Truth In Labeling
Monday, April 17, 2017
Posted by: Catherine Roman
By Douglas K. Spong, APR, Fellow PRSA
Remember the advertising jingle for Libby Foods? The TV spot with the music and lyrics that refrained, “Libby, Libby, Libby on the label, label, label. You will like it, like it, like it on your table, table, table.”
The TV spot had a simple, but effective consumer promise: You can trust any packaged-goods food product with the Libby label on it.
Funny thing about labels. We don’t just label consumer brands. We also label people and organizations. Our own profession, public relations, has had several labels over the years. Edward Bernays, the father of public relations, first labeled PR as the “Engineering of consent.” Other labels haven’t been as generous. We’ve been called “flacks” by our kissin’ cousins in the news media. Yes, even some of our friends and family playfully refer to us as “spin doctors.”
Throughout my 36-year career, I’ve always believed our label – in other words, our promise to our employers and clients – is to be advocates for the truth. Not just advocating for an employer, a client, brand or a cause. But advocating for the rational understanding of and emotional belief in something. All with the purpose of willfully earning the trust of others.
There’s an assault on truth right now in America. Amassed at the front line of this assault is our current administration in Washington. There’s nothing new about authoritarian leaders wanting to concoct their own version of the story, twist the necks of the news media responsible for disseminating that story and insist that the public swallow their version of the story hook, line and sinker. Never letting the facts get in the way of a story, propagandists have long been a tool of authoritarian regimes. As Americans, we’re just not used to such a bold, frontal assault armed with so many weapons of mass deception.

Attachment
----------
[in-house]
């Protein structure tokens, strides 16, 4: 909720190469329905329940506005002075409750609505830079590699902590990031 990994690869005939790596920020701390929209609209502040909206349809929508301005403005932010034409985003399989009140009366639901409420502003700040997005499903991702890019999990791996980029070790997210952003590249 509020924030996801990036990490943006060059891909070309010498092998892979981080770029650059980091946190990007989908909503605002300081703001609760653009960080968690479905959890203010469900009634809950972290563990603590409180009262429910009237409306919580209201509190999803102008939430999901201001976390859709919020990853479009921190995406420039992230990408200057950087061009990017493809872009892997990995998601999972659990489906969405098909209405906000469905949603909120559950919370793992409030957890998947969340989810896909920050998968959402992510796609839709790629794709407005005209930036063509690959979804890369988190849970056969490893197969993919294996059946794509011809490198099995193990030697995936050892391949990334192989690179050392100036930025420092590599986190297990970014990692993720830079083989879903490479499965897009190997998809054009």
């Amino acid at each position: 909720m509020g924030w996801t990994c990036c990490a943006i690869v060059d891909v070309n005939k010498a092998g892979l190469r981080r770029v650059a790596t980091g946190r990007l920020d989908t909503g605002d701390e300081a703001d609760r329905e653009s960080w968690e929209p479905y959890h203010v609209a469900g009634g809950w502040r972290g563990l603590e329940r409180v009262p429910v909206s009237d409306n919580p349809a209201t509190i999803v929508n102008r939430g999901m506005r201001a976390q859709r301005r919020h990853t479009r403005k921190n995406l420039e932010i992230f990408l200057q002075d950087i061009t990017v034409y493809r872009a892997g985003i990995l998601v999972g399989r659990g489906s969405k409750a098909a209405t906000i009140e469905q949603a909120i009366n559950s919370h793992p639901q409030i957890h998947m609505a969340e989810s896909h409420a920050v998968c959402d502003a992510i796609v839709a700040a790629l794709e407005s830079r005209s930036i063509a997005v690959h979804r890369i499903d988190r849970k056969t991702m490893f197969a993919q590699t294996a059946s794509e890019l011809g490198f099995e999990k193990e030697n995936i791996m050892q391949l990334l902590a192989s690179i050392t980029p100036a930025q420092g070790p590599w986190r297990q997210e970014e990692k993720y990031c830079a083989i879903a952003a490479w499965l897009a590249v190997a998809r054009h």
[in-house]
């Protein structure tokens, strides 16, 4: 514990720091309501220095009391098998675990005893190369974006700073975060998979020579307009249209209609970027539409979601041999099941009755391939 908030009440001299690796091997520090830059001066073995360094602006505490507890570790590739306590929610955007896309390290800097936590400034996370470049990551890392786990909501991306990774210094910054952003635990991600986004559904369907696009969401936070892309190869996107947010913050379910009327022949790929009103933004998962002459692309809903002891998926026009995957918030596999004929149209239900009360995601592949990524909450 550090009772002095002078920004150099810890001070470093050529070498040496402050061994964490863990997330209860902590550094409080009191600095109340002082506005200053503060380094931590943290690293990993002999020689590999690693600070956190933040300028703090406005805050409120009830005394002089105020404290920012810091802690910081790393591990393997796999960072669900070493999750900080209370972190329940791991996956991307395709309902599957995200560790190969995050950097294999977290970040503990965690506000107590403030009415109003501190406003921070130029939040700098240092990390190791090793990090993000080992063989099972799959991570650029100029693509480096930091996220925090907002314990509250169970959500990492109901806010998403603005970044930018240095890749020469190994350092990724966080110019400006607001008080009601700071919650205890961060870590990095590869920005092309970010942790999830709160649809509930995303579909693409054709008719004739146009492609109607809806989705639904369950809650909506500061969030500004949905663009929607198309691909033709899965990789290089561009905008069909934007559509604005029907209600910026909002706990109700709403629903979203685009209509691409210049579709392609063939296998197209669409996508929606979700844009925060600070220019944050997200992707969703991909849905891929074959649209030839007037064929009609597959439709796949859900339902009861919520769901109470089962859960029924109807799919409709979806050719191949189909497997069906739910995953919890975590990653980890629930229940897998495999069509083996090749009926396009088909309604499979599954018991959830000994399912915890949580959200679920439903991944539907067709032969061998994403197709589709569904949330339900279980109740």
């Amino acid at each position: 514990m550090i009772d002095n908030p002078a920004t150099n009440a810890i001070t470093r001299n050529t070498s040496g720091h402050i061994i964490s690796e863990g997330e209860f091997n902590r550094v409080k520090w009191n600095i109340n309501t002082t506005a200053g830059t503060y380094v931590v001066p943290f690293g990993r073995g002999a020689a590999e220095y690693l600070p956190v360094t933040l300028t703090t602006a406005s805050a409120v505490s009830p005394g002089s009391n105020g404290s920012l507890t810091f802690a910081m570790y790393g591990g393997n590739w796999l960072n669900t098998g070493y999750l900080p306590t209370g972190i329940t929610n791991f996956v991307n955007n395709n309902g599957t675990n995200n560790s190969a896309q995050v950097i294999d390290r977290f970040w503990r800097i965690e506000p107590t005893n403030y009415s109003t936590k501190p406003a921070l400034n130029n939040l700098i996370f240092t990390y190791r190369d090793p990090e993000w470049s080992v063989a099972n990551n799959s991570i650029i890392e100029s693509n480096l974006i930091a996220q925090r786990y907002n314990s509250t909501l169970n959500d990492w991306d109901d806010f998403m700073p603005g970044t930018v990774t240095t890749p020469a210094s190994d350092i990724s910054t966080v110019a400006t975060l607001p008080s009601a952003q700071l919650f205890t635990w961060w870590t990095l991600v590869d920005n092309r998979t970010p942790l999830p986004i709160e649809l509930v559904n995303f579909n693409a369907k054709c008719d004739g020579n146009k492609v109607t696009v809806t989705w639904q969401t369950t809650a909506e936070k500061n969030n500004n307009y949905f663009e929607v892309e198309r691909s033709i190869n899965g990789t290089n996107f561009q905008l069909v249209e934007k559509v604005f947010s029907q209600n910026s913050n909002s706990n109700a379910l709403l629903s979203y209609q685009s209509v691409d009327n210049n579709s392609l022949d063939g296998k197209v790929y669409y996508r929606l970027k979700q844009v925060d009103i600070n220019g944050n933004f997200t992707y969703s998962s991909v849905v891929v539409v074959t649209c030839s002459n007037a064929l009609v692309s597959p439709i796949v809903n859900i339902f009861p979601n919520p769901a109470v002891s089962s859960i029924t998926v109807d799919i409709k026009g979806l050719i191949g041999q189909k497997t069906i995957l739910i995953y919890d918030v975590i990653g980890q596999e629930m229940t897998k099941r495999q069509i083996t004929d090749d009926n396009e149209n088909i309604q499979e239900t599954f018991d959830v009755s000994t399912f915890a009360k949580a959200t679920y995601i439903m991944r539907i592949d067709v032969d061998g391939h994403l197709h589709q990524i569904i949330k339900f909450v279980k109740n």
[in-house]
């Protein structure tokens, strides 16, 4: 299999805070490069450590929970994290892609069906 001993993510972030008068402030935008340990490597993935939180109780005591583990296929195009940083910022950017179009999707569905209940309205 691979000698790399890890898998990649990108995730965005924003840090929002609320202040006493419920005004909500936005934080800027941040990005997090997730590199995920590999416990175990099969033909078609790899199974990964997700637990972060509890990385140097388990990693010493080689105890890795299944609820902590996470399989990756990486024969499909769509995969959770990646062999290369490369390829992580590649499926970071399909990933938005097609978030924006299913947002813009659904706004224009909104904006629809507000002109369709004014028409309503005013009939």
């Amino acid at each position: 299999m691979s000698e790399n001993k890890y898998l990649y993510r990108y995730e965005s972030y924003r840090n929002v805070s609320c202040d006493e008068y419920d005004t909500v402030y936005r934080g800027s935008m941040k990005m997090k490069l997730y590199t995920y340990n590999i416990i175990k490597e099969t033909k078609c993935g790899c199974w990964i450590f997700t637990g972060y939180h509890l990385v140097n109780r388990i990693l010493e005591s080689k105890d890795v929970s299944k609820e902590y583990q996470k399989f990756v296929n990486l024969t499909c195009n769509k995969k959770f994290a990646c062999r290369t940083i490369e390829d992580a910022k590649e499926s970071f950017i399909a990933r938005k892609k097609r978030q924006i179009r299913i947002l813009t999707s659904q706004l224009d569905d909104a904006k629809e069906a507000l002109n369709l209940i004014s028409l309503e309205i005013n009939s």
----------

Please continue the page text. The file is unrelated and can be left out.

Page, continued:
Before the fall of 2016, when did we ever hear so many derogative terms intended to discredit and cast as untrustworthy anyone or any organization that stands in the way of the current administration’s agenda? These labels include:
“Alternative truths.” Who would have thought there were so many versions of the truth? Silly me: I always believed there was either fact or fiction.
“Dishonest media.” A label used to describe traditional media where editors insist that reporters source information and facts from credible individuals and organizations in search of the truth. The fraternity of dishonest media, according to our current administration, includes The New York Times, Washington Post, CNN and other long-standing, professional news gathering organizations that have the gall to question others’ facts, sources and stories.
“Fake news.” Anything reported by the dishonest media. Apparently, the only news you can trust originates from only one source and is laced with fact-free claims and hyperbole.
Emboldened by the current assault on truth are nontraditional, fringe media with more interest in advancing their point of view of the world than they are in digging for facts and scrubbing the opinion out of their story.
As PR professionals, this no time to hunker indoors, pull the shades and hope this dark cloud blows over. The best thing we can do right now is to affirm to one another and anyone and everyone who we reach that the foundation of trust is cemented in the truth. The Arthur W. Page Society recently released its commitment to truth among its members.
The other resistance to propaganda is to offer our full and unconditional support to the print, broadcast and online news media we’ve come to know and trust in our careers. Even though we took a different path following graduation from journalism school – shaping the news that others report versus reporting the news that others make – we are very much co-dependent upon one another. The labels of “Dishonest media” and “Fake news” are as much an assault on the public relations profession as it is the news industry.
I, for one, won’t stand by idly and be falsely labeled.
About the author
Douglas K. Spong, APR, Fellow PRSA, is founder and CEO of The Doug Spong Co. LLC, a consulting firm for PR, advertising, digital and social agencies as well as a select portfolio of clients. Previously, he was founder, president and managing partner of Carmichael Lynch and Spong for 25 years. Doug is the recipient of the PR industry’s highest individual honor, the 2013 Gold Anvil Award for a lifetime of achievement by the Public Relations Society of America (PRSA). He also received the 2011 SABRE Award for Individual Achievement from the Holmes Group. He a member of the PRSA College of Fellows.